The verdict? It made all my previous baking blunders from the week disappear… we were able to enjoy it still hot from the oven. It was sinfully delicious with fresh cranberries speckled throughout the cake with a lovely, lovely vanilla crumb topping. I think the topping is one of the highlights, especially with the noticeable vanilla (it really isn’t a hint or w whiff of vanilla; I could taste it!). I halved the recipe, as I was going to feed a small number of people.. but I wish I had made more! The photo is from the remaining leftovers… not much left! Thank goodness, I have more crumb topping in reserve for the next buckle. :D Enjoy!!
This is my submission to Sugar High Fridays for this month.
Now that snow has finally arrived (and then promptly disappeared), it officially feels like winter. I still can’t believe I was still able to bike around Toronto (safely, sans snow, sans grizzly subzero wind) into the first week of December! Now I am on a quest to find a sustainable activity for the winter… preferably of the indoor variety.
I made this pumpkin custard for dessert for Thanksgiving, and it was great. A nice mix of pumpkin with traditional flavours like cinnamon, ginger and cloves. It was very rich with the cream. After a filling meal, we found the ramekin portions to be a bit too big. Very delicious, but better in small quantities. My suggestion would be to use smaller ramekins, which would yield more portions (halving the recipe might be better then).
The recipe was adapted from Rustic Fruit Desserts, by Cory Schreiber and Julie Richardson. I bought the book after making the most delicious cake, ever (Stone Fruit Tea Cake on gourmet.com), and will likely post that recipe eventually as well. In the meantime, this custard is a good start.
Chocolate truffles are one of those things that looks really hard to make, but in reality, there are some super simple recipes out there that produce wonderful chocolate treats. When you have to temper chocolate, that takes some skill or at least a thermometer, but simple chocolate ganache (chocolate + cream) with assorted flavours and toppings can go a long way.
I picked this recipe because of the dark chocolate and it didn’t disappoint. Easy and tasty. My family adores the dark stuff. The quality of the dark chocolate is important, so pick wisely. I used 70% dark chocolate and it was wonderful with the lemon, which may at first seem unusual but paired well. I loved the grated chocolate topping with the interesting texture. I find truffles coated only in cocoa powder to be too harsh/bitter, so this worked well. My only problem was I transported them in the summer once, and the delicate outer chocolate topping melted during the drive in the car. These definitely need to be stored in the fridge due to the fresh lemon juice.
This recipe was adapted from Truffles: 50 Deliciously Decadent Homemade Chocolate Treats by Dede Wilson.
Can a coffeecake be served as part of breakfast or brunch? Sure! I love how, in theory, most of my dishes for breakfast or brunch also double as desserts. What a sweet breakfast! :D In actuality, I usually have a pretty standard breakfast of Bob’s Red Mill Old Country Style Muesli with maybe a fruit thrown in on the side, and the baked goods get added to my lunch as dessert.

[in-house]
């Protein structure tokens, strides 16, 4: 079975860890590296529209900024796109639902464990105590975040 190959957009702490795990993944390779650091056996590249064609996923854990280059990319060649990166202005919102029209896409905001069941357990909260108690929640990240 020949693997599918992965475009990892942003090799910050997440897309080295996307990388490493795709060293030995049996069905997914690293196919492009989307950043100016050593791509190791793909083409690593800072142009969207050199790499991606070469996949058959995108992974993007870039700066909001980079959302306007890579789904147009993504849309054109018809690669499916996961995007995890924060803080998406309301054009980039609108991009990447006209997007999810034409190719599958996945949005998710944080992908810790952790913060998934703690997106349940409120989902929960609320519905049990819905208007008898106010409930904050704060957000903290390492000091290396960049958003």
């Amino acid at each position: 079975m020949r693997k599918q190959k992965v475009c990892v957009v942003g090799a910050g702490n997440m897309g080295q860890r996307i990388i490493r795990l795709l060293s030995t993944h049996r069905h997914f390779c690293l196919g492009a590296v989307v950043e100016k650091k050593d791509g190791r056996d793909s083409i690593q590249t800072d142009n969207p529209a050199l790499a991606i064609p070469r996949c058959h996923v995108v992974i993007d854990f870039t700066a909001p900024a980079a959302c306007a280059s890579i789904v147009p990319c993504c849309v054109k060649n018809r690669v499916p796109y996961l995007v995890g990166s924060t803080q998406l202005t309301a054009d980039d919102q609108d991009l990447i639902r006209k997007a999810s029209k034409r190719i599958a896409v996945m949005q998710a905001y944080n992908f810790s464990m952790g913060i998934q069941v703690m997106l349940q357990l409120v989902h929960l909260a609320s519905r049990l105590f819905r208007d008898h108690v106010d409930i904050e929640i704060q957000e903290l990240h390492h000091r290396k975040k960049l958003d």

I liked the following pumpkin coffeecake from A Harvest of Pumpkins and Squash by Lou Seibert Pappas. It wasn’t in-your-face pumpkin flavour, more mellow with a hint of spice, but there was an interesting texture with the cornmeal and nicely moist. The walnut topping added a nice crunch. I doubled the amount of fresh cranberries (to 2 cups) which was good, if not bursting with cranberry. Only 1 cup would have been piddly. I don’t think I have professed my love of fresh cranberries, yet… but I will.. with one of my many cranberry recipes in the draft folder. :)
One thing I liked about my cooking class, was that I experimented with recipes and ingredients I likely would not have tackled alone. I even cooked with celery (only after peeling it) but this post is all about red wine. Before my mom showed me, I didn’t know that red wine was a magic ingredient in the succulent braised beef rolls (rouladen). It wasn’t soon after that we made braised steak with red wine during cooking class, and I declared anything braised in red wine must be good! Little did I know that my least favourite dish from the class would be coq au vin, also cooked with red wine. Our chef instructor explained that chicken doesn’t always pair well with red wine and coq au vin is supposed to be made with rooster, which therefore must taste better.
I have cooked with red wine once before, making a sinfully delicious mushroom bourguignon with spaetzle, and what I loved about the vegetarian dish is that the mushrooms didn’t need that much red wine for the braising. With only 1 cup of red wine for the mushroom bourguignon, the rest of the bottle was enjoyed by others at the dinner table. Whereas the more authentic boeuf bourguignon required the whole bottle to braise the meat.
This brought me to this recipe with kidney beans stewed in red wine with tomatoes (erm, tomato paste) and fresh herbs, adapted slightly from Cooking Books who adapted it from Peter Berley’s The Modern Vegetarian Kitchen. The simplicity of the dish appealed to me, with a list of fresh and healthy ingredients leading to a delicious stew of red beans. I had to wait for the weekend to be able to afford so much oven and stove time for the beans, though. It didn’t take much effort, but I needed to be around during those hours. It was a nice way to warm up my apartment with delicious smells and the subsequent beans tasted great. Served with a crusty bread, it was a filling meal. The leftovers weren’t as good, but not much lasted that long.